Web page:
During that same six-month time span, the RNC raised $33 million in small contributions—money from people who donate $200 or less over an election cycle—while that same class of donors gave the DNC just $21 million.

[…]

In 2016, his campaign raised more than $281 million from grass-roots donors—an amount surpassed only by President Obama’s 2012 reelection campaign, which pulled in $329 million from small donations. But whereas donors who gave $200 or less comprised roughly 30 percent of the overall amount raised for Obama’s campaigns, small donors provided more than 53 percent of Trump’s campaign money, compared with just 21 percent for Hillary Clinton. Trump’s success here is even more impressive than it might seem at first glance: He didn’t start actively fundraising from grass-roots supporters until June 2016, giving him just five months to establish a small-dollar fundraising machine that went toe-to-toe with those that Obama, Clinton, and Sanders each took at least a year to build.

Most small-dollar contributions for political campaigns come from online fundraising, with money donated in response to fundraising emails making up a near-majority of those totals. On Sanders’ campaign, nearly half of the $218 million we raised online came directly from fundraising emails.

[…]

It’s a simple principle, one that Democratic candidates from Bernie to Elizabeth Warren to Obama understood, but which the institutional Democratic Party now seems incapable of grasping: People are motivated to act when they feel like part of something larger than themselves—and when they understand that their participation in that larger something makes a real difference. The Democratic Party’s woes are basic symptoms of the failure to understand that immutable reality.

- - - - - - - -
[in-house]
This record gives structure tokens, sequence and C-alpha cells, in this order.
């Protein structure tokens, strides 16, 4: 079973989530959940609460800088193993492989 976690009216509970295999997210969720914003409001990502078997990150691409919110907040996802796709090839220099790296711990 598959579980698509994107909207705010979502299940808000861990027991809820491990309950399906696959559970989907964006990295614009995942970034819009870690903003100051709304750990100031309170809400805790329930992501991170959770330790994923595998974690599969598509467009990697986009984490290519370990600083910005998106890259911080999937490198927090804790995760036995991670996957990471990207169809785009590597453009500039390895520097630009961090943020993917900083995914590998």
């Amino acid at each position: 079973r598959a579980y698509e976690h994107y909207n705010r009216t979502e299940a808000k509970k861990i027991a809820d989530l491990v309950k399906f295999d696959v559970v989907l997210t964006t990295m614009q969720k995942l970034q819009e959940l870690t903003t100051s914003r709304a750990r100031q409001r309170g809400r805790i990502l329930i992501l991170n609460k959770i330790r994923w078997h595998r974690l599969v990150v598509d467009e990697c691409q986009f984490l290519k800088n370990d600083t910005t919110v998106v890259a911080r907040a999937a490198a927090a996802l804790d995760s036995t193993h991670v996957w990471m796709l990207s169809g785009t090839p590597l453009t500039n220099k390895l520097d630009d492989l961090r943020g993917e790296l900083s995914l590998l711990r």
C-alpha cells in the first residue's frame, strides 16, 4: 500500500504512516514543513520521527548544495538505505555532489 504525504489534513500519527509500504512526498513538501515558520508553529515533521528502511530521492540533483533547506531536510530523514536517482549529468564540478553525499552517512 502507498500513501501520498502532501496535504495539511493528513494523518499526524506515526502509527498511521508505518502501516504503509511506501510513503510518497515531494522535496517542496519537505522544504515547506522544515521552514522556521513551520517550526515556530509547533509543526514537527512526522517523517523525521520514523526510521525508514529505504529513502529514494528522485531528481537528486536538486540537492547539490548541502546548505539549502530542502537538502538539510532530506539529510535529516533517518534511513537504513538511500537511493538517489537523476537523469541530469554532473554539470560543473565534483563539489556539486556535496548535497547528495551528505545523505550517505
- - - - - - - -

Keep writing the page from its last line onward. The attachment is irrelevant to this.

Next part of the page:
You Suck... No—You Suck­

Circling back to the Californian Democratic Party’s civil war setting off the whole show, there are rumblings of that outside of the state, with the Sanders wing ripping the Democratic National Committee. Buzzfeed wrote about former Ohio State Sen. Nina Turner torching the DNC for their “dictatorial” antics:

Dictatorial.” “Arrogant.” “Pompous.” “Superficial.” “Tone-deaf.” “Tone-dead.” “Out of line.” “Insulting” — “absolutely insulting.”

These are the words that Nina Turner, president of the group founded by Bernie Sanders to further his "political revolution," used in an interview to describe the Democratic National Committee. The grievances converge around a recent trip to deliver petitions to the party’s headquarters in Washington, where Turner and other progressives were greeted by barricades, security guards, and an offering of donuts and water, an empty gesture indicative, as she saw it, of an institution that isn't “smart enough, humble enough, to say, 'let’s take a step back and really listen to the people,'" that instead is far too willing to “disregard people,” to “dismiss,” “belittle,” and “shun,” to “push them to the side” — all of which has left Turner with the view, as she puts it, that "the establishment side of the Democratic Party have shown themselves to be dictators" who "want to dictate the terms of unity."

There Is No Bench, Let Alone Benchwarmers

The Obama presidency witnesses, in some areas, the total collapse of the Democratic Party at the state level. There are 1,000 fewer Democrats in office than there were in 2008-2009, when Democrats had a solid standing across the country. This happened because they did have conservative Democrats who were able to win in these rural areas. That’s been washed away, and the Left still doesn’t have a good enough farm system to find quality candidates who can win in these regions.

On Monday, MSNBC had The Washington Post’s Dan Balz, who wrote about the Democratic Party’s hallowing out after the 2014 midterms. He noted how there is no bench in a lot of states where Democrats need to focus to rebuild their brand. On top of that, he noted there’s no message.


The situation became so bad that Hillary Clinton, for a hot second, promised to rebuild some of the decrepit infrastructure in these areas—and it’s not just a southern problem, which is often said by progressives to help them sleep at night.